Spring marks the emergence of UK bats from their hibernation roosts. As the days grow warmer, bats will begin hunting for insects during the night, and early summer will see females gathering in maternity roosts to give birth and raise young. The health of bat populations is indicative of wider biodiversity and bats can even act as pest controllers. By understanding more about these incredible animals and our impact on them, we can move towards a world where wildlife and humans thrive.
Solareye is a family-owned company dedicated to creating high-performing, durable, and ecologically sensitive outdoor lights. Our Bat Hat was designed in conversation with the Bat Conservation Trust, and boasts a 98% reduction in upwards light spillage!
In this article, we answer some of your bat FAQs and provide guidance on creating outdoor lighting schemes with bats in mind.
Where do bats live?
During the day, bats rest in roosts. The roosting conditions required by different species may vary throughout the year. For example, during the summer, female bats gather in maternity roosts to give birth and raise their young. In the winter, bats need roosts that provide the right conditions and protect them during hibernation. The most common types of roosts include trees, underground sites, bat boxes, built structures, roofs, gaps in walls. When bats emerge from their roosts at night to feed, they do so on a variety of different insects, meaning they can be found in a variety of habitats too. These can include wetlands, woodlands, farmland, and also urban environments.
Are bats nocturnal?
Whilst some bats hunt in the day, all UK species of bats are nocturnal. That means they are active during the night, and sleep during the day. Typically, a bat will emerge from its roost around 20 minutes after sunset to hunt. Dusk is peak feeding time as most insects are active then too. Using echolocation, bats are able to navigate effectively whilst facing reduced predation under the cover of darkness.
How do bats navigate?
Bats do have eyes that function well during dusk, but they primarily navigate using echolocation. Here’s how it works.
Depending on the species, the bat will make a high-pitched sound by pushing air past their vocal chords and out through their mouth or nose. Scientists don’t fully understand how bats produce sound, but it is thought that their complex nose structure helps them direct and channel soundwaves towards different targets.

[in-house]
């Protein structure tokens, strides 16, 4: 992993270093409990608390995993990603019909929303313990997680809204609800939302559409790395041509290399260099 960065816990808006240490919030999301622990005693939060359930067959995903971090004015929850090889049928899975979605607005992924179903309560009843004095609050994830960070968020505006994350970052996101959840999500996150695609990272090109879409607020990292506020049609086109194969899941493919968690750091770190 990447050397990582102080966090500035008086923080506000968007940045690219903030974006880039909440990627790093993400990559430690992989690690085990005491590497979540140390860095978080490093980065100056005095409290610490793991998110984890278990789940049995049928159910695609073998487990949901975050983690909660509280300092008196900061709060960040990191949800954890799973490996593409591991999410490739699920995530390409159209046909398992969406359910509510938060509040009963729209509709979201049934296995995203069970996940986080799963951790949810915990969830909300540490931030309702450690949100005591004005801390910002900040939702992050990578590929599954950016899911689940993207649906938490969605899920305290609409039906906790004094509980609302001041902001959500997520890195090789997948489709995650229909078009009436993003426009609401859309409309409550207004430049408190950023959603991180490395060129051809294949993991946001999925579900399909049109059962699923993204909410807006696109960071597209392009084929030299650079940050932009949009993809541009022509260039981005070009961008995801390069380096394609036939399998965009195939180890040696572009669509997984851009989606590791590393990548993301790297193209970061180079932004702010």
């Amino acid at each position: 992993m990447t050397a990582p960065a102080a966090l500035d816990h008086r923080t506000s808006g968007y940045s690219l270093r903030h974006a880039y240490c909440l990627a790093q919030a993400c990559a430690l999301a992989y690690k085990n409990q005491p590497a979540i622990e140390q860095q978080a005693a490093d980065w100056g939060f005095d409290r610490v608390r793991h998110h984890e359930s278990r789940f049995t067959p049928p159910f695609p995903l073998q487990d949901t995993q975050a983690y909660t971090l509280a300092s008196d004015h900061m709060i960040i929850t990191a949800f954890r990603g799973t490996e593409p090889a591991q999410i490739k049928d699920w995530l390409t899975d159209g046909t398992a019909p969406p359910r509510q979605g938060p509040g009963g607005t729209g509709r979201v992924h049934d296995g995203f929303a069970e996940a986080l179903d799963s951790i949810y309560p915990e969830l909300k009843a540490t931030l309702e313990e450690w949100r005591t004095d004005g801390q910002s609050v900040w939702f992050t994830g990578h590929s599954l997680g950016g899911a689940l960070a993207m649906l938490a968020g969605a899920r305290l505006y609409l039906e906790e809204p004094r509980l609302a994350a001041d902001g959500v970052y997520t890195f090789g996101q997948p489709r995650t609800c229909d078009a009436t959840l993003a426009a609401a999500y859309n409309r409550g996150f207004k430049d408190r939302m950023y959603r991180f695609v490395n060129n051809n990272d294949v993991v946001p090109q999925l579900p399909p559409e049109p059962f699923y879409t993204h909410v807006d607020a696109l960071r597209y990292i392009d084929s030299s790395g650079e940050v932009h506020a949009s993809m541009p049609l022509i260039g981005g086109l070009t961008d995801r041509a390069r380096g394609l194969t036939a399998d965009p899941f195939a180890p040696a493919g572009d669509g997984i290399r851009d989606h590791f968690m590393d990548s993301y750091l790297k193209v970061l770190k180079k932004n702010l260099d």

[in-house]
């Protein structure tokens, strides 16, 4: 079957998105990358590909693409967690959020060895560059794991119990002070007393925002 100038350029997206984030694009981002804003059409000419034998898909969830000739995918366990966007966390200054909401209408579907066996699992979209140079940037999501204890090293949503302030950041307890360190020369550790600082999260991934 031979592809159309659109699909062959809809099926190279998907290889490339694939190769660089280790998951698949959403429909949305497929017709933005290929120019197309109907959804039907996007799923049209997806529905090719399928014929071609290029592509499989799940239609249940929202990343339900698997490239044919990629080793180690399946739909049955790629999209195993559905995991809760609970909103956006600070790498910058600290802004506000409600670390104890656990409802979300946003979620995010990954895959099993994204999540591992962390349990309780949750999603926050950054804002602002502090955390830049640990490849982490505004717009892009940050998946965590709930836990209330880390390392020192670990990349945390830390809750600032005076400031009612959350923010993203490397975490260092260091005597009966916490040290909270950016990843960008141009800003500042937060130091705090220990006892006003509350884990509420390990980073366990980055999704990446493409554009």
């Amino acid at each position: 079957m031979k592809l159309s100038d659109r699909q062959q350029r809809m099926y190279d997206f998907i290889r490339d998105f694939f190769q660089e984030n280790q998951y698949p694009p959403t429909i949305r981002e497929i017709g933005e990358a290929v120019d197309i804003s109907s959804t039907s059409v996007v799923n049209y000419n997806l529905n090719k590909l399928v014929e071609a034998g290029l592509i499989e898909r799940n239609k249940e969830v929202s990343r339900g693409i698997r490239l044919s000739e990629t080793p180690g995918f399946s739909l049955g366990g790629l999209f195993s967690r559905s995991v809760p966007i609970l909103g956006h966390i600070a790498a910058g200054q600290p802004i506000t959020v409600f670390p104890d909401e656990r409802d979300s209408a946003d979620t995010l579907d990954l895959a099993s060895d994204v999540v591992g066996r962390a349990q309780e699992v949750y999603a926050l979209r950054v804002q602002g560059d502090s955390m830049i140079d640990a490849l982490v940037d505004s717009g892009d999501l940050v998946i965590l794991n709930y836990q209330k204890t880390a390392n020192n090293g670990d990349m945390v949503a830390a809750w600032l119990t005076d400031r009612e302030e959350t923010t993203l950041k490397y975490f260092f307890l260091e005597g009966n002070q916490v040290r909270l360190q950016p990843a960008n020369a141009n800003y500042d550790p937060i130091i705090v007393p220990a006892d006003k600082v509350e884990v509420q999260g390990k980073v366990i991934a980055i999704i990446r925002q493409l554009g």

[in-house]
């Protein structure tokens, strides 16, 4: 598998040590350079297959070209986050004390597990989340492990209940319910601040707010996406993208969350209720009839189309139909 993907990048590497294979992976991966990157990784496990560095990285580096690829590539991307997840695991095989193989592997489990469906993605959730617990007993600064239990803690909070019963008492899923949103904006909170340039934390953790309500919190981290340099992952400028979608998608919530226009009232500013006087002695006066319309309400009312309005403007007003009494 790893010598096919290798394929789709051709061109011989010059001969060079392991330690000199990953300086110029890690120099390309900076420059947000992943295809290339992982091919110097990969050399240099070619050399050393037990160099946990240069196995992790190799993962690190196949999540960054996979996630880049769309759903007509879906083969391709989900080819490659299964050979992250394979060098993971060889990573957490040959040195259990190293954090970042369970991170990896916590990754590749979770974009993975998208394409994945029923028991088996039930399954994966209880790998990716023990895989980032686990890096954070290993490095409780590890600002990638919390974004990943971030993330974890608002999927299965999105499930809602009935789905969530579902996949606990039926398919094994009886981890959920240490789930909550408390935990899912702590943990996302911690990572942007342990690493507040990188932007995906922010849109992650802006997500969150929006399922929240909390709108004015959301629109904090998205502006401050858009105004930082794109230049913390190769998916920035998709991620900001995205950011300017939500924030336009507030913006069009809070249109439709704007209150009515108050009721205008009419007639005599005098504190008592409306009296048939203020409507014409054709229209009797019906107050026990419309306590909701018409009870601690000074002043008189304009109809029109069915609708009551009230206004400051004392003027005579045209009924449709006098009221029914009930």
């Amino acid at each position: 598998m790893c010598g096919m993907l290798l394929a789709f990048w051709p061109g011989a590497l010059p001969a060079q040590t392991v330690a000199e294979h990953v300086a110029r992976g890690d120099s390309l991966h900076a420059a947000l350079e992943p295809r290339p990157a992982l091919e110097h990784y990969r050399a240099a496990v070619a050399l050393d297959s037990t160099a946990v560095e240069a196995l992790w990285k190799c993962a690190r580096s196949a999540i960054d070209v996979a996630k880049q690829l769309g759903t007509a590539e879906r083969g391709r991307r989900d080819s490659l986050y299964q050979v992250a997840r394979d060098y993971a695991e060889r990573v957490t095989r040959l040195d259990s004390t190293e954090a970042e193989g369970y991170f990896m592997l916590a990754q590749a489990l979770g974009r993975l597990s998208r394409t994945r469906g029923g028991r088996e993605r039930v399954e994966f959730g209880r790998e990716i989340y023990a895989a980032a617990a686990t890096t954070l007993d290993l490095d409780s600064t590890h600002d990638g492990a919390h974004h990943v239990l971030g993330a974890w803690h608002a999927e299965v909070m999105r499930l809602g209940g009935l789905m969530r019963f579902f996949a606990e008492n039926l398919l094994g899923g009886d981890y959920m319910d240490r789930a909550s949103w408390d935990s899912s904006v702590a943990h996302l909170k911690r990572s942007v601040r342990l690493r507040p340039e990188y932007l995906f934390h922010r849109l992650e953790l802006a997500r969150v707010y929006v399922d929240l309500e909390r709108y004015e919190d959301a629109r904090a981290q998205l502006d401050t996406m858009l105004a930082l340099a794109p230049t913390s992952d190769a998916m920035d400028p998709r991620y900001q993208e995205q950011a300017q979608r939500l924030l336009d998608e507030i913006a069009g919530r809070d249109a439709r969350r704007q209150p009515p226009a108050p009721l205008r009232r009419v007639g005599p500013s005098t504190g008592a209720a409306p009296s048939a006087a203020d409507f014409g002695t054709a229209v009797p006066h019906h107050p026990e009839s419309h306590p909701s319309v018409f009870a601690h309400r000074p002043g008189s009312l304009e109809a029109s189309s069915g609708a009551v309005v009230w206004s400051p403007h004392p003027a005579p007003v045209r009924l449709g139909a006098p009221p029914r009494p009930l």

If the soundwaves meet an object, they will be reflected back to the bat. Listening carefully, the bat will be able to glean important information from this echo relating to the object’s distance, size, position, and even texture. A smaller object will have a lower sound echo than a larger object. Using this information, they will be able to create highly accurate sound landscapes and navigate effectively in the dark.
Echolocation is also vital during hunting. For example, if an insect is moving away, the echo will have a lower pitch than if the insect is moving towards the bat. Moreover, if the insect is to one side of the bat, it will receive a higher pitch of echo in one ear than the other. A bat’s ears have complex folds that enable it to interpret the echo and exactly determine the position of insects so they can catch them mid-flight.
What do bats eat?
As previously mentioned, many bats are insectivores, and all of the UK’s 18 bat species are entirely so. Bats eat a wide variety of insect species, including beetles, moths, mosquitoes, mayfly, lacewings, and caddis flies. They feed by flying around 2-10 metres above the ground, echolocating and catching insects on the wing using a technique is known as aerial hawking.
A single pipistrelle (which weighs less than a 2p coin!) will consume up to 3,000 insects in just one night. Their dependency on insects means bats are intimately connected to the biodiversity and health of an ecosystem – they are what is known as an ‘indicator species’.
Do bats hibernate?
As the temperature begins to fall in the autumn, UK bats will be on the lookout for a warm, sheltered roost to hibernate in. They will enter hibernation around November and remain in this state of deep sleep or torpor for around 6 months. During this time, their body temperature will drop, and their metabolic rate will slow, enabling them to eke out their fat reserves. Whilst a bat in flight can have a heart rate of 1,000 beats per minute, a hibernating bat’s heart will slow right down – beating only a few times per minute.
When do bats come out of hibernation?
In the UK, bats typically come out of hibernation in April and will be fully active by May. After 6 months of hibernation, they will be extremely hungry and highly active on mild nights as they replenish their depleted energy reserves. During this time of year, though, any cold weather, high winds, or heavy rainfall can lead them to become torpid again until conditions improve. At this time, they may also start varying their roost, feeding all night and returning to the closest, most suitable option at dawn.